If the following blog post is confusing to you, read this, and it will no longer be. Day 1: Hike. There's a pretty little trail in the woods in Roseville that we hiked tonight. Mostly, I have two words to describe that trek, and they are mosquitoes and darkness. I guess it makes things more adventurous if you can't even tell if you're on the trail or not. We thought we had only gone for 20 minutes after we reached the end of the trail, so we hoofed it up a few steep neighborhood streets. We realized later that we had looked at the wrong time, so we actually ended up hiking for about 40 minutes. It was a good first run of things, I'd say.
Day 2: Run. It was boiling hot outside today. At least 90 degrees and the first time I've run in a two weeks. I tried to put mind over matter and remember that the first run in a while always hurts, and 30 minutes is not that long. There's a stretch of large lilac bushes that have grown up over a running trail in the middle of Summit Avenue, and now the leaves and flowers are fully bloomed. This is always my favorite stretch of the trail because it's like running through a tunnel of foliage. Made it back and stood in front of the air conditioner for a good ten minutes after the fact.
Day 3: Bike. Well, I ordered a helmet from Amazon so I could road bike and not feel like I was going to die. I have to say, it wasn't as bad as I thought it would be to aimlessly pedal for 30 minutes. In fact, I actually enjoyed it. My bike clanked a lot over the cracks in the road, and I was convinced something was loose or about to fall off my bike. However, when I got home and searched it, there was nothing to be found. I forgot to take a picture because my biking skills are minimal, and I was mostly focused on stopping and starting and not getting run over. You'll just have to take my word for it today.
Day 4: Run. Such a lovely night for a run. Dusky and cool, and I had a lot on my mind so it felt good to blow off some steam and think through some things. At the end of my run, I stopped under a very large tree with ancient branches that grew up over the house it stood in front of and canopied over the street. Struck by how resounding and heroic it seemed, blowing powerfully and slowly, it's leaves rippling in slow, rustling waves, I had to stop and watch it for a bit. I won't explain the detail of how or why here, but it stood as a reminder of God's faithfulness to me on a day where steadfastness and constancy seemed far.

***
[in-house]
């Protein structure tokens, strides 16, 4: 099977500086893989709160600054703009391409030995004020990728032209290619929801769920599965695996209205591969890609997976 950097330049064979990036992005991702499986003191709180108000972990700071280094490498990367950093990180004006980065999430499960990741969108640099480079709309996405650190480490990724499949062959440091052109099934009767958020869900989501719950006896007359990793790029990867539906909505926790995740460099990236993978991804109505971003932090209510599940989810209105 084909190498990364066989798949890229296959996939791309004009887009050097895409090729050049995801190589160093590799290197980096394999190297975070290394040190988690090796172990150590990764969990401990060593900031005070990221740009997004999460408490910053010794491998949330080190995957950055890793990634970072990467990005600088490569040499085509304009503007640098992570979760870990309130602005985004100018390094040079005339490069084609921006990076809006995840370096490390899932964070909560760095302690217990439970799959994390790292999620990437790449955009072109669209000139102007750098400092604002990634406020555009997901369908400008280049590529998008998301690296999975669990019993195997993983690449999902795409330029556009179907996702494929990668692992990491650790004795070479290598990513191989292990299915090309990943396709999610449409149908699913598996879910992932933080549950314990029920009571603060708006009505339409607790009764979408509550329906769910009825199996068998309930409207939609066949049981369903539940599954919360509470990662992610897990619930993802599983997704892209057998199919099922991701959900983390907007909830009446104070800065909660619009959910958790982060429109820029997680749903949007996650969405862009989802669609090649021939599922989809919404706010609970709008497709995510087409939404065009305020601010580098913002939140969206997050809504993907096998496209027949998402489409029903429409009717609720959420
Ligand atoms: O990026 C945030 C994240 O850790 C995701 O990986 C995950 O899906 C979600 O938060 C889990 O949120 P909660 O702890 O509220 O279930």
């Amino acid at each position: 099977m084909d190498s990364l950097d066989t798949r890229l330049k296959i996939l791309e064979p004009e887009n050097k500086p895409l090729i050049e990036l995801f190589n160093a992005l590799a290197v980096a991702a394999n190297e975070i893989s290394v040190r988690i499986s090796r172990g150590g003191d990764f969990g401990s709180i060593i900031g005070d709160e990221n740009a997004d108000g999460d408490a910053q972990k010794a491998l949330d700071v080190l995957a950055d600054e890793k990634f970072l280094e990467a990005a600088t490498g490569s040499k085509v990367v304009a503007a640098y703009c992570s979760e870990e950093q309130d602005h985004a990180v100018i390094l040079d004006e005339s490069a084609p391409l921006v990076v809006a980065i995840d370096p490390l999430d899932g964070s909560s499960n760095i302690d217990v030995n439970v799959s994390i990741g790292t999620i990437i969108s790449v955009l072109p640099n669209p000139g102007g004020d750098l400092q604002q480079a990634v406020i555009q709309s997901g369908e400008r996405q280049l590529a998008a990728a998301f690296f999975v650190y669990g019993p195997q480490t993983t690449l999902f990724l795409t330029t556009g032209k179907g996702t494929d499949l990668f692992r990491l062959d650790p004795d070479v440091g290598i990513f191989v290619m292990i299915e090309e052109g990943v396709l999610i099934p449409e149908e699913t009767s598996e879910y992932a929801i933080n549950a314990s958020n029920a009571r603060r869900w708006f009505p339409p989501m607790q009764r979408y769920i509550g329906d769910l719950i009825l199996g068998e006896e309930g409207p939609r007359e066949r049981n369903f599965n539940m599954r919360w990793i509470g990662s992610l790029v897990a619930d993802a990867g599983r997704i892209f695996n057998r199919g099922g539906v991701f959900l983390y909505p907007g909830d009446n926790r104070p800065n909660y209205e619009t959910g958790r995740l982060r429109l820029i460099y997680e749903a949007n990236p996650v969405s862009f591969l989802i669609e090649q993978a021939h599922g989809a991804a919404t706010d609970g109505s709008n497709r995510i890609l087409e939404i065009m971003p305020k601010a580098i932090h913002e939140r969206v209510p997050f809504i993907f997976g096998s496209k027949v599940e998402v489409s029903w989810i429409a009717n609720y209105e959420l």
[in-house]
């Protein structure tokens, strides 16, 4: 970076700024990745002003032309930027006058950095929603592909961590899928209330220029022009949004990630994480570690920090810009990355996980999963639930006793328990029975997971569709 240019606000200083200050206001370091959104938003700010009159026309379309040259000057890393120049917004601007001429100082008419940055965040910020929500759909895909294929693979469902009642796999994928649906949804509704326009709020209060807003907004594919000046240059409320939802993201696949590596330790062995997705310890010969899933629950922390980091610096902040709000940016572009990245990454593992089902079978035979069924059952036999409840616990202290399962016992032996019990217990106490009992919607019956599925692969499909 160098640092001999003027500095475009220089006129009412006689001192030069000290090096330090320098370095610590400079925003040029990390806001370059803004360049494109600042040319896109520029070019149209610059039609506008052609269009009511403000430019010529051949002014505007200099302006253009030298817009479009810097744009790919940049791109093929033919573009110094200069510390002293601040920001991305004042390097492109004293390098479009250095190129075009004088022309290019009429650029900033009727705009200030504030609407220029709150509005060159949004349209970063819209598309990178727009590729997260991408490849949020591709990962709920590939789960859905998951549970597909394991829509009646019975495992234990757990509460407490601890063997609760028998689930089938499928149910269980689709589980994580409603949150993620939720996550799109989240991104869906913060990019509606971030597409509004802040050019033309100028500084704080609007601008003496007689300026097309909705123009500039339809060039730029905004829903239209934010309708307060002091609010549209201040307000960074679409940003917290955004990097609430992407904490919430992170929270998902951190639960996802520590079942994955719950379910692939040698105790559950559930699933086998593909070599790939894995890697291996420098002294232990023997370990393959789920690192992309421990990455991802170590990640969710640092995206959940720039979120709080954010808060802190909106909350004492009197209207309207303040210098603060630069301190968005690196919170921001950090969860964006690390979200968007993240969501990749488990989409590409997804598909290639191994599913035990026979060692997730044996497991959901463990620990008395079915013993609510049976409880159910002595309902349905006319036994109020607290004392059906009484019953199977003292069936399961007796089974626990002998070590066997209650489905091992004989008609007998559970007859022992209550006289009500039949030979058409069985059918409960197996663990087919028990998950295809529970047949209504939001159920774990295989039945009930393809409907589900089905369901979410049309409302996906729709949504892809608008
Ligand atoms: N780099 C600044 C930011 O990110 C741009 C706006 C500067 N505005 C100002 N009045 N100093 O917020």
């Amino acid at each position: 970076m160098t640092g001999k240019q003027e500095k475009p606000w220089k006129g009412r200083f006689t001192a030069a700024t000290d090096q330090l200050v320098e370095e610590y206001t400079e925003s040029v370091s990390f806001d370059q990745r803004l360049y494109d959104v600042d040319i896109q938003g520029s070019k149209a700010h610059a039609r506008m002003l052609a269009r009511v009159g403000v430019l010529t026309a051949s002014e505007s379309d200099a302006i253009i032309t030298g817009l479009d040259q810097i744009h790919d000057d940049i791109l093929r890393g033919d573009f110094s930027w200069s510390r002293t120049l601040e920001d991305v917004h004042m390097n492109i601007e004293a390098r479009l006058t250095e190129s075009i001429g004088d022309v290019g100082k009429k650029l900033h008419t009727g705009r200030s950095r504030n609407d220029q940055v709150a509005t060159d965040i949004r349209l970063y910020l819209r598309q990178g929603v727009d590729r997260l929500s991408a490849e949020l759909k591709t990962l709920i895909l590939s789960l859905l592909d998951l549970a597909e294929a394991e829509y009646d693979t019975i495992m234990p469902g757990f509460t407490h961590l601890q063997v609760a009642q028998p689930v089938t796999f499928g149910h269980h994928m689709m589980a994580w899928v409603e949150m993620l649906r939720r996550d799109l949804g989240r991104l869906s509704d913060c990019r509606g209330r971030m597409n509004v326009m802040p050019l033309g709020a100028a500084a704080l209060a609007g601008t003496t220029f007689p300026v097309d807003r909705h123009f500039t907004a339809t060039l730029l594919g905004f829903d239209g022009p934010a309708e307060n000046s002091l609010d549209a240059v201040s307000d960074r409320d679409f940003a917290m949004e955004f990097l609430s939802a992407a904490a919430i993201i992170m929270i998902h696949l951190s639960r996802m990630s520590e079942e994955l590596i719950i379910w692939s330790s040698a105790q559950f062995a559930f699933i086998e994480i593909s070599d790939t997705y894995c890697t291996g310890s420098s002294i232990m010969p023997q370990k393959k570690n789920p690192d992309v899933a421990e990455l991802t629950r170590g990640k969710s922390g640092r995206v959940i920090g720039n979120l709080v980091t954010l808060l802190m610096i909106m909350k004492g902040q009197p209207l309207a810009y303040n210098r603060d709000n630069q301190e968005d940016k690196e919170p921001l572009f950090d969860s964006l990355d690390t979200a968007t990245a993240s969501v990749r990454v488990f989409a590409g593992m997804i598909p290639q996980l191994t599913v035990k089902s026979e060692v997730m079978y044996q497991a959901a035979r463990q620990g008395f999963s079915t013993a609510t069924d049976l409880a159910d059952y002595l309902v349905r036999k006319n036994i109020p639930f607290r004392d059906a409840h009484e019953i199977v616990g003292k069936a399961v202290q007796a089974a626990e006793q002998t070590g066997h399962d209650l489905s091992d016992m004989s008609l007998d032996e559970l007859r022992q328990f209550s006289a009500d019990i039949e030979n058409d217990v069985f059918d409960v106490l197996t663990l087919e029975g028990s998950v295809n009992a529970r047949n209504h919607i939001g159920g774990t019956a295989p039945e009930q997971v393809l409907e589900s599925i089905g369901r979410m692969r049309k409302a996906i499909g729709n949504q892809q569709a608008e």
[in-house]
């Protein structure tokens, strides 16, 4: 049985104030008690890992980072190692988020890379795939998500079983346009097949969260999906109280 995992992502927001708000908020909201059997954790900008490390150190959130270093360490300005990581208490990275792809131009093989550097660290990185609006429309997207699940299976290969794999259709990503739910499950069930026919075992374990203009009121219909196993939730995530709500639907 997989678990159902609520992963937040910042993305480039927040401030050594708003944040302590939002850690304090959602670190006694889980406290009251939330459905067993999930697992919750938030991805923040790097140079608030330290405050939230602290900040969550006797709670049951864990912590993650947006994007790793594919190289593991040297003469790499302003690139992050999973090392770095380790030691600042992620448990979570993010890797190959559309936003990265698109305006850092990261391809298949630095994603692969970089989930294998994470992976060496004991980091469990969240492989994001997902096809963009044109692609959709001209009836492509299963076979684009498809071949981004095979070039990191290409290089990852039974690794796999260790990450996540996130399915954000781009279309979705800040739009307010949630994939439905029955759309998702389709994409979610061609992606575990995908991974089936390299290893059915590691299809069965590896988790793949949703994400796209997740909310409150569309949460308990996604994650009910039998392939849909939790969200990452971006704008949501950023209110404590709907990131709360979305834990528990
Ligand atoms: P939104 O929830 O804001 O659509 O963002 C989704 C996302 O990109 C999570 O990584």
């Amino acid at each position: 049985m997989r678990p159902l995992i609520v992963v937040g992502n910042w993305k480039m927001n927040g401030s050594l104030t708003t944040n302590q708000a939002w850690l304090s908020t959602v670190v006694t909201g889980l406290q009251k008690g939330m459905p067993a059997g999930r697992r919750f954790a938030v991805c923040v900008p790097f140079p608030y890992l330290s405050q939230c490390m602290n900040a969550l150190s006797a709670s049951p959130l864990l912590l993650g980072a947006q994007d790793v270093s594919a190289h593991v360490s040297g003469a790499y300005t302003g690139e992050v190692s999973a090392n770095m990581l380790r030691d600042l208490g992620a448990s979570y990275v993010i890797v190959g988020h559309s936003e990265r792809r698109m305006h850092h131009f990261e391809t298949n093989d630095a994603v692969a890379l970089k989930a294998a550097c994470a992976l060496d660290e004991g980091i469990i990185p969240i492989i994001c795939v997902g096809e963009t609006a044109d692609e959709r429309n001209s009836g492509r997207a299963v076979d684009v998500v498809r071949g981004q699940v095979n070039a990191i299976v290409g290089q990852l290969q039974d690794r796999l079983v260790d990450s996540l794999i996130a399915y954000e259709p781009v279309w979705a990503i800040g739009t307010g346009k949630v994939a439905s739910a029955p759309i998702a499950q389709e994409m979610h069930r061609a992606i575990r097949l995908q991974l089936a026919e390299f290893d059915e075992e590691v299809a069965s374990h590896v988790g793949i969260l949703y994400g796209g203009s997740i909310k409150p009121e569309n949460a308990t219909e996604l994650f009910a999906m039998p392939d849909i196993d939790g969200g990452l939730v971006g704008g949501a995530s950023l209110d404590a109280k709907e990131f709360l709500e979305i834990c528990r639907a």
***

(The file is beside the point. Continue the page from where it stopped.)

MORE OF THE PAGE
Day 5: Hike. EXTREME HIKE! Dramatic, I know. But it was extreme because we (accidentally) ended up hiking on the side of a very slippery and steep bluff. In the rain. In the mud. In the dark. We biked down to the gorge at dusk and decided to take one of the lower trails alongside the river. Normally, runners take the sidewalk or high dirt trail, and trail runners and hikers go for the lower trail as there are more inclines and the path isn't as even. Somehow, though, we ended up on a third mystery trail that skirted along the outside of the bluff, and after fifteen minutes of slow going---clinging to trees so we wouldn't fall down the steep ledge, crawling over the parts that were steep and slippery with mud, stopping and staring at steep dips in the path that we couldn't figure out how to cross for a minute or so---we started feeling a little stuck. Climb the rock face? No, too slippery. Butt slide down to the river? Too steep and too many trees. We decided to keep poking along and eventually came to a place where we could hands-and-knees crawl to the bottom path. It was terrifying and absolutely awesome. Kudos to Drew for doing it with a large backpack with two helmets and shoes dangling from the outside.
Day 6: Rest day. Woop woop. And rest I did. Day 7: Bike. I got home from work and left right away to bike straight up Lexington to meet some friends for the evening. I wish all streets were bike friendly as it's easy to feel like you're going to get run over when biking on narrow roads during rush hour. Confession: I biked on the sidewalk for a stretch of the road that was narrow and packed with traffic and I was scolded by a late-twenties woman with a backpack who pointed her finger at me and told me vehemently "Bikers are supposed to be on the road!" I think I just stared at her blankly, and by the time what she had said registered, I had already passed her. After the street widened out, I ventured out and had a great ride the rest of the way. Plus of riding your bike during rush hour? Skipping all the long lines at traffic lights.